Internal notice of COVID-19 case on campus leads to students demanding answers

Graphic by Darian Lee

Frustrated by lack of information, students derail UVic Instagram post about career services

Residents of the Sir Arthur Currie (SAC) building received a notice that there was a COVID-19 exposure in their building from March 24-29. The notice did not indicate how many people were infected by COVID-19 or how many people were self isolating. Island Health informed students that they should self-monitor for symptoms and were not considered high risk.

“For privacy reasons, we cannot provide any other details on the COVID-19 exposure,” the notice read. “No information specific to the individual or individuals will be released by Island Health.”

The amount of cases and close contacts is unclear, and the lack of information is causing confusion among students. 

“It’s especially important that people on campus know because there are shared spaces on campus. There’s the MOD [the campus cafeteria], the Student Union Building, and lounges,” said Eve Heimpel, a first-year biochemistry student living on campus. “Anyone who lives on campus has eaten in the MOD.”

On UVic’s Instagram post promoting a “career curiosity workshop,” students expressed their frustration and worries not about their future careers, but about the lack of information regarding COVID-19 exposures on campus.

One user wrote, “There’s an excess amount of covid on campus. Maybe let people know? Kinda sus.”

Lane O’Hara Cooke is a first-year political science student living on campus but not in the affected residence building. Cooke says she found out about the COVID-19 case through word of mouth, adding that this is not the first time she found out about cases on campus through other students. 

Cooke first reached out privately to UVic’s Instagram account asking if they would make a statement regarding the exposure. After being left on read, Cooke decided to make a public story on her account regarding UVic’s silence, and encouraged people to put public pressure on the university by commenting on their Instagram posts. 

UVic got in touch shortly after Cooke’s story post, replying to her with resources detailing what the university would do if there was a confirmed COVID-19 case on campus. Cooke’s second request for a public statement was also left unanswered.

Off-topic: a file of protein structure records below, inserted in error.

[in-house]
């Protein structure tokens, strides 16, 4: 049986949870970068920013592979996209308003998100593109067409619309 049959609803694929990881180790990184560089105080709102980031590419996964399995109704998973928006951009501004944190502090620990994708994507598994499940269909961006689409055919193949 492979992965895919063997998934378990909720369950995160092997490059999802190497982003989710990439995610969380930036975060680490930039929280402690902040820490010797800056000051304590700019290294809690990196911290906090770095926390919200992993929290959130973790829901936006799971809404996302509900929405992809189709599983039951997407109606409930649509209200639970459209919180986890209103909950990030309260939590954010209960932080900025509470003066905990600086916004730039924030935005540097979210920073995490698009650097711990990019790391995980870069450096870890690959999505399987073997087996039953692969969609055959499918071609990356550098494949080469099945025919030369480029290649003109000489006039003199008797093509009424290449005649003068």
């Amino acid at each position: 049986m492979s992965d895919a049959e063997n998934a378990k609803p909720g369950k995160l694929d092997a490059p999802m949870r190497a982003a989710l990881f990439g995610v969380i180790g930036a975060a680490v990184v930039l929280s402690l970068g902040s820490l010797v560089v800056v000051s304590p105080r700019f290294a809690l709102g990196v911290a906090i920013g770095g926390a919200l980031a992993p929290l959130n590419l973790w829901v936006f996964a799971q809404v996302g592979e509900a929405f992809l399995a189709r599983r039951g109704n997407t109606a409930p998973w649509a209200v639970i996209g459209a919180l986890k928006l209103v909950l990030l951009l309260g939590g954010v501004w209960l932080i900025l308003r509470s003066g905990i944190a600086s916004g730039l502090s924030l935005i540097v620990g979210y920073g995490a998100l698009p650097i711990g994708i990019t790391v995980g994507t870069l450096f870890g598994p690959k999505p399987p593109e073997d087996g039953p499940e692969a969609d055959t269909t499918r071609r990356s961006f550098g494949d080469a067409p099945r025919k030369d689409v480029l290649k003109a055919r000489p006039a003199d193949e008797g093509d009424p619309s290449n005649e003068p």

Cooke left her own comment on UVic’s instagram post: “UVic is failing its students who pay for this institution to stay afloat. Where is the public statement?”

To protect the privacy of students who may have contracted COVID-19 or are isolating as close contacts, UVic and Island Health say that they usually withhold information specific to individuals, including whether they have contracted COVID-19. 

“We typically do not speak to the numbers of cases to protect patient privacy,” said an Island Health spokesperson, who confirmed that there was an infectious case on campus from March 24 to March 29. 

“Public exposures are posted on the website when we have been unable to reach or identify all individuals potentially exposed via contact tracing,” said Island Health spokesperson Andrew Leyne in an email. 

Karen Johnston, associate director of public affairs for UVic, says that the university only issues public statements regarding campus COVID-19 exposures on the advice of Island Health and that UVic has specific guidelines on how they respond to cases. 

“We understand that news of any exposure to COVID-19 is of concern not only to those directly affected but to the broader community. Please be assured, we are working closely with Island Health and the medical health officer under established notification protocols,” said Johnston in an emailed statement. 

In the original notice sent to SAC residents, Residence Services say that they are putting a strong focus on student privacy.

“[Information] will only be shared with university staff if operationally required, and only then in strict confidence. The University will only share information as they deem necessary through the Communication department,” said the email from Residence Services to SAC residents.

Both UVic and Island Health have not updated their public exposure notices to include the latest campus exposure. UVic sent out another email to students living on campus at 4:00p.m. today that warned of the general rise in cases on Vancouver Island. There was no mention of the confirmed case on campus. 

As of April 1, the last public notice regarding a COVID-19 exposure affecting UVic students was posted on March 3. The notice does not mention the number of affected students or whether those students lived on campus, only stating that “students have been impacted by an off-campus exposure to COVID-19 over the weekend of Feb. 27-28.”

The Times Colonist reported that this previous exposure was the result of an off-campus party. In that article, Johnston is quoted saying that the university was aware that some students living in residence were exposed in a private home to a person who tested positive for COVID-19.

As the university prepares for a full return to in-person learning in the fall, it remains unclear whether or not these policies around informing the public about COVID-19 exposures on campus will change.

If you have more information regarding the latest COVID-19 exposures on campus, please contact the Martlet at